Getting extra mileage from an interview by writing multiple articles on the same subject, each with a different slant, not only nets bylines and paychecks, but also helps freelancers develop a more intuitive, multi-dimensional approach to interviewing. This may sound like a no-brainer. But, sometimes a writer gets so caught up in pursuing exciting new topics it becomes incredibly easy to overlook the many additional stories that a past interview might provide.
When interviewing a subject for the first time, make your discussion as in-depth as possible. Include questions about all aspects of the person’s life. Getting the biggest picture possible right from the start generates more ideas, and saves you time in the long run.
One of my quirkiest and most salable subjects was a one-dimensional dog named Stinky (and his creator, Samantha McCullough). After stumbling upon the artist’s eccentric Stinky Dog Store, I formulated questions about Sam’s childhood, her artwork, sources of inspiration, past and present pets, her store’s God-driven purpose, and her husband and three sons. One lengthy interview and a few short follow-up phone calls led to six different articles with six unique slants: a national adult publication (GRIT/rural artist); a national girls’ magazine (Hopscotch/pursuing compassionate dreams); an upstate New York glossy (Saratoga Living/quirky canine artist); a downstate New York mag (Hudson Valley Parent/juggling art and family); a weekly newspaper (Adirondack Family/fun autumn destination), and a newsletter (Stinky’s spiritual side).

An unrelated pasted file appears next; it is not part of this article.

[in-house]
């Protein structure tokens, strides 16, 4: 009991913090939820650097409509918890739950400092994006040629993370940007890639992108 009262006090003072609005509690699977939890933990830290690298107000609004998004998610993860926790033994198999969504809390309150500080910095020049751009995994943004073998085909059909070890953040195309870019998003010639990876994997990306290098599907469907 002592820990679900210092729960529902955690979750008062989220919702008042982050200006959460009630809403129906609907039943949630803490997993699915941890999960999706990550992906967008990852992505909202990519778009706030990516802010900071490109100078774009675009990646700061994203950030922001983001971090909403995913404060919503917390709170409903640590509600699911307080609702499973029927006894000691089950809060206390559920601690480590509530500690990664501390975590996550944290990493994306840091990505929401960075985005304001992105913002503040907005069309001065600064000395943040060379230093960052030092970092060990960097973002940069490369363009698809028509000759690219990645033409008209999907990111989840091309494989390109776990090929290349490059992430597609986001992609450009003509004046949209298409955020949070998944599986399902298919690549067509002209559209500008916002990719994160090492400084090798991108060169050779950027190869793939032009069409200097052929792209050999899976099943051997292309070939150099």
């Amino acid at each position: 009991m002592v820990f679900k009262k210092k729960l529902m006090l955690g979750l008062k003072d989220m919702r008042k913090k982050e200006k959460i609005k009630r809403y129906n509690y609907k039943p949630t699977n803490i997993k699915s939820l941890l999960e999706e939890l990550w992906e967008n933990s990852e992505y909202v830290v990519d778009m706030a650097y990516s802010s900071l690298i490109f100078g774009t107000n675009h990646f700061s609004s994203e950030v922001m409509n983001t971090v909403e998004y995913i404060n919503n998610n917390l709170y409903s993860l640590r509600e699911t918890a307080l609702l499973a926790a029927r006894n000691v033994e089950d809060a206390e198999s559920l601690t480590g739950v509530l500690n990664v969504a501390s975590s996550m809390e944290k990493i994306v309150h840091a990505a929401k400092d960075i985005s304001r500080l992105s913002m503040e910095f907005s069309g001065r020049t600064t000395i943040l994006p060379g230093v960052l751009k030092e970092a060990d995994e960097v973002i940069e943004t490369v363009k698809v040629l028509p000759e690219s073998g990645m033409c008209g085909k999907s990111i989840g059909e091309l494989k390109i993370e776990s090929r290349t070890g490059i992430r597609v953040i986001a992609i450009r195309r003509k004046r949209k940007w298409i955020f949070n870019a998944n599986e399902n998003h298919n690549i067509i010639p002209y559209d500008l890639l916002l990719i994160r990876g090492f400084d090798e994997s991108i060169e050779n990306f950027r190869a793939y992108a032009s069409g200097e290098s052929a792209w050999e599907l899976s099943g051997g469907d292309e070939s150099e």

Diversified writing on a single-subject has many advantages, but it also has some drawbacks. Once, when I knew I was burned out and needed a break from a subject, I disregarded my instincts and powered on. When my piece came back, rejected, I was mortified. My query had snagged an editor’s interest, but my finished product wasn’t fresh, inspired, or compelling. Not only had I failed but, worse yet, I’d let my subject down. Lesson learned? Trust your instincts. If you need a break, take one.
Editors appreciate exclusivity, and timing is everything. Avoid pitching to overlapping markets, and always watch your time frame. When same-subject articles by the same writer appear in competing publications within a short period of time, editors become irritated, and a writer’s reputation and income may suffer. Branching out with one subject is a great way to maximize interviews, exercise creativity, and rack up bylines. Just select markets carefully, watch your timing, and know when to stop.
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Wendy Hobday Haugh, a freelance writer from upstate New York, writes stories and articles for a wide range of magazines, including Highlights for Children and Woman’s World. Three of her cat stories appeared in Chicken Soup for the Soul’s My Very Good, Very Bad Cat, published in February 2016. Currently, she is hard at work on a middle-grade novel.
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